This paper presents the analysis of moral aspects of representation in school textbooks socially vulnerable groups. Theories of the sociology of morality, sociology of emotions, as well as sociological approaches to the understanding of the phenomenon of otherness and discourse analysis form the theoretical frame of the analysis. The empirical base of the research consists of textbooks on the subjects "World around us" and "the Social Studies". Consideration of the examples of the representations of socially vulnerable groups in school textbooks made possible to trace a) change the representation of the topic in textbooks aimed at different age groups, b) to identify the degree of similarity in the representation of different groups United by the category of "social insecurity".
The paper examines the structure, governance, and balance sheets of state-controlled banks in Russia, which accounted for over 55 percent of the total assets in the country's banking system in early 2012. The author offers a credible estimate of the size of the country's state banking sector by including banks that are indirectly owned by public organizations. Contrary to some predictions based on the theoretical literature on economic transition, he explains the relatively high profitability and efficiency of Russian state-controlled banks by pointing to their competitive position in such functions as acquisition and disposal of assets on behalf of the government. Also suggested in the paper is a different way of looking at market concentration in Russia (by consolidating the market shares of core state-controlled banks), which produces a picture of a more concentrated market than officially reported. Lastly, one of the author's interesting conclusions is that China provides a better benchmark than the formerly centrally planned economies of Central and Eastern Europe by which to assess the viability of state ownership of banks in Russia and to evaluate the country's banking sector.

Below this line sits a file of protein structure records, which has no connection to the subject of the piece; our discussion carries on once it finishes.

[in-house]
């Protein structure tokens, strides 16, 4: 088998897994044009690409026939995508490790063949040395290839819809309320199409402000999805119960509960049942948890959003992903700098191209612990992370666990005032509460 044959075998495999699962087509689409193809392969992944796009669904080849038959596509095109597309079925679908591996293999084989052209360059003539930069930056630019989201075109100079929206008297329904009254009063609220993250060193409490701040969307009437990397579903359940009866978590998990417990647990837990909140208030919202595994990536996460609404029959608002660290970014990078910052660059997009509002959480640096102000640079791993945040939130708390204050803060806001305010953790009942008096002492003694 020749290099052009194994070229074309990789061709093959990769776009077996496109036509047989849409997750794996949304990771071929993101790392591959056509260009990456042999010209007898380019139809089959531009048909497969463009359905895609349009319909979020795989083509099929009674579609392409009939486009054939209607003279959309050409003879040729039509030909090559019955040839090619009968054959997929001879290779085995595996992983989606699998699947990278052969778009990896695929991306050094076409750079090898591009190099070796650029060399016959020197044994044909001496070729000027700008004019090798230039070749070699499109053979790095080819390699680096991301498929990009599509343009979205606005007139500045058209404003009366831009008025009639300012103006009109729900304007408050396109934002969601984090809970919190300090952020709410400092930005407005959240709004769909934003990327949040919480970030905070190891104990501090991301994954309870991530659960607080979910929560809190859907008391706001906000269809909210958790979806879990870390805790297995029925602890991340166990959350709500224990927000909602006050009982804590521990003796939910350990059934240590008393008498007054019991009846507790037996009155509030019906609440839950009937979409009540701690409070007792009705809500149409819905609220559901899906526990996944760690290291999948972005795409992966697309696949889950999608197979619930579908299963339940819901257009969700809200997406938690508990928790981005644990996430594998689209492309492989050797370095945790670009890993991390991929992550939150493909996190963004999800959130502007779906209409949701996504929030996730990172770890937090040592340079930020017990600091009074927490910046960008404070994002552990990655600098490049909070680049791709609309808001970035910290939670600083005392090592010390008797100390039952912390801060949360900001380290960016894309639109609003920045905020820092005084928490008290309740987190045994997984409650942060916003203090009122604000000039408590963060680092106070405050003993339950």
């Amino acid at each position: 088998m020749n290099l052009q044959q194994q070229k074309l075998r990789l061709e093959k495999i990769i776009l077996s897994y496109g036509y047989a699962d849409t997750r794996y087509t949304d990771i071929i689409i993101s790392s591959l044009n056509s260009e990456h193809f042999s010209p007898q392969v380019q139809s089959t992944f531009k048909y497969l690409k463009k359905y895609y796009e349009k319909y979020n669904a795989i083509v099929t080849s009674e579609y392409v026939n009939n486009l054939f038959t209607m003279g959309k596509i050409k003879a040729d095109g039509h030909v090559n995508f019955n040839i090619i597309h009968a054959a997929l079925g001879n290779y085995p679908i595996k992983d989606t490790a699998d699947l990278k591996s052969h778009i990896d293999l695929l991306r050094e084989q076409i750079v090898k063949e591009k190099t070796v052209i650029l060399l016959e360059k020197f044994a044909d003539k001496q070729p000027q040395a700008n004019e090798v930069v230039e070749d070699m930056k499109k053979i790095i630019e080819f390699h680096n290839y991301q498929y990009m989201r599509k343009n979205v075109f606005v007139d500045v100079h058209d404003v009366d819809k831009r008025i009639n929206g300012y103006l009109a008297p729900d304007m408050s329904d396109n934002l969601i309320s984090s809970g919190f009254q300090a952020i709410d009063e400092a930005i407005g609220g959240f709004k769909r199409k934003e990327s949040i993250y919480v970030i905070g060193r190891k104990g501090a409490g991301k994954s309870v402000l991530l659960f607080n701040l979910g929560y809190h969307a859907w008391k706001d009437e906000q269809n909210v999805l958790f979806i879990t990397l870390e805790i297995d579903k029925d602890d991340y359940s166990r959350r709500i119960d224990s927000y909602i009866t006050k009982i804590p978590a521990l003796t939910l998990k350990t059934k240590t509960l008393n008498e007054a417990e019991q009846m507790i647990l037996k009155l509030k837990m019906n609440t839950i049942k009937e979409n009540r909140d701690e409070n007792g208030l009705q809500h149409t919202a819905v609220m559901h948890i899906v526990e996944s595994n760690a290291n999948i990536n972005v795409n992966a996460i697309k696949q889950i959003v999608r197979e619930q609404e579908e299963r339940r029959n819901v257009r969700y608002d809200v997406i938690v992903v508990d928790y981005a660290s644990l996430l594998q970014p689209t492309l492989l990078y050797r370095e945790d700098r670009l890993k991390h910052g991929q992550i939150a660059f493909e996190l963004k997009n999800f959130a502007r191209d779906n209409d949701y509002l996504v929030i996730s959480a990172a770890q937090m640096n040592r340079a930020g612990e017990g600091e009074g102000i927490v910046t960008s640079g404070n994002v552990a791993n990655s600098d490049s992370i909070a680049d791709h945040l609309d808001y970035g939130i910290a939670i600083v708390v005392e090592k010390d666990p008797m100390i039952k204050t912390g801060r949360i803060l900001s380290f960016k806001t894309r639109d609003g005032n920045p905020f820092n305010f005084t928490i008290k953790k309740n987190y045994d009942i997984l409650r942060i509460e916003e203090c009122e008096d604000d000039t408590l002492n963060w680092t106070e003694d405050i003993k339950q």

The paper examines the principles for the supervision of financial conglomerates proposed by BCBS in the consultative document published in December 2011. Moreover, the article proposes a number of suggestions worked out by the authors within the HSE research team.